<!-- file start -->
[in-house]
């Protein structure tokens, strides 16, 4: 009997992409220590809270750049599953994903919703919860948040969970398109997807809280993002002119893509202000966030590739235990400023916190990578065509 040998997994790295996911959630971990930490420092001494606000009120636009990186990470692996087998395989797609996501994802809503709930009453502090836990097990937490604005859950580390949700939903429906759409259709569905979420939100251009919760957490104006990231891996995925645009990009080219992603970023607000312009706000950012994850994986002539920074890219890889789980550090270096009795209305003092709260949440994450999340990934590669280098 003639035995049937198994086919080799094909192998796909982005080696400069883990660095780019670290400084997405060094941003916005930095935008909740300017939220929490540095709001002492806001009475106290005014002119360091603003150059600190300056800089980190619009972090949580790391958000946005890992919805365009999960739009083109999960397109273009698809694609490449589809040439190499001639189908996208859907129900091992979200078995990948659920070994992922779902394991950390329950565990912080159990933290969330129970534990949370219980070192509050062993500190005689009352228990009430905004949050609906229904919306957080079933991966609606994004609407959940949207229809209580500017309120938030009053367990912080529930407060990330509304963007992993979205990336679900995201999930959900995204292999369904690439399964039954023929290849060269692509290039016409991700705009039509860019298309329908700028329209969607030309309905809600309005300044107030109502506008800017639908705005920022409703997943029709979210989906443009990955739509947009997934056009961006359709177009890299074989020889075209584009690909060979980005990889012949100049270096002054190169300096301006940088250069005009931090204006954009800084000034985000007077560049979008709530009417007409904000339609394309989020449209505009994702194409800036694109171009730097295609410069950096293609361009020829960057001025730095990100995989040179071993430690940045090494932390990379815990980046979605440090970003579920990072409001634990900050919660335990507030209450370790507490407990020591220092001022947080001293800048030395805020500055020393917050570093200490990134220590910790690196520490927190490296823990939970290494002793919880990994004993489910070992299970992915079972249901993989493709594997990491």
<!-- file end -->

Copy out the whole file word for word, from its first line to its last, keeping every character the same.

[in-house]
């Protein structure tokens, strides 16, 4: 009997992409220590809270750049599953994903919703919860948040969970398109997807809280993002002119893509202000966030590739235990400023916190990578065509 040998997994790295996911959630971990930490420092001494606000009120636009990186990470692996087998395989797609996501994802809503709930009453502090836990097990937490604005859950580390949700939903429906759409259709569905979420939100251009919760957490104006990231891996995925645009990009080219992603970023607000312009706000950012994850994986002539920074890219890889789980550090270096009795209305003092709260949440994450999340990934590669280098 003639035995049937198994086919080799094909192998796909982005080696400069883990660095780019670290400084997405060094941003916005930095935008909740300017939220929490540095709001002492806001009475106290005014002119360091603003150059600190300056800089980190619009972090949580790391958000946005890992919805365009999960739009083109999960397109273009698809694609490449589809040439190499001639189908996208859907129900091992979200078995990948659920070994992922779902394991950390329950565990912080159990933290969330129970534990949370219980070192509050062993500190005689009352228990009430905004949050609906229904919306957080079933991966609606994004609407959940949207229809209580500017309120938030009053367990912080529930407060990330509304963007992993979205990336679900995201999930959900995204292999369904690439399964039954023929290849060269692509290039016409991700705009039509860019298309329908700028329209969607030309309905809600309005300044107030109502506008800017639908705005920022409703997943029709979210989906443009990955739509947009997934056009961006359709177009890299074989020889075209584009690909060979980005990889012949100049270096002054190169300096301006940088250069005009931090204006954009800084000034985000007077560049979008709530009417007409904000339609394309989020449209505009994702194409800036694109171009730097295609410069950096293609361009020829960057001025730095990100995989040179071993430690940045090494932390990379815990980046979605440090970003579920990072409001634990900050919660335990507030209450370790507490407990020591220092001022947080001293800048030395805020500055020393917050570093200490990134220590910790690196520490927190490296823990939970290494002793919880990994004993489910070992299970992915079972249901993989493709594997990491």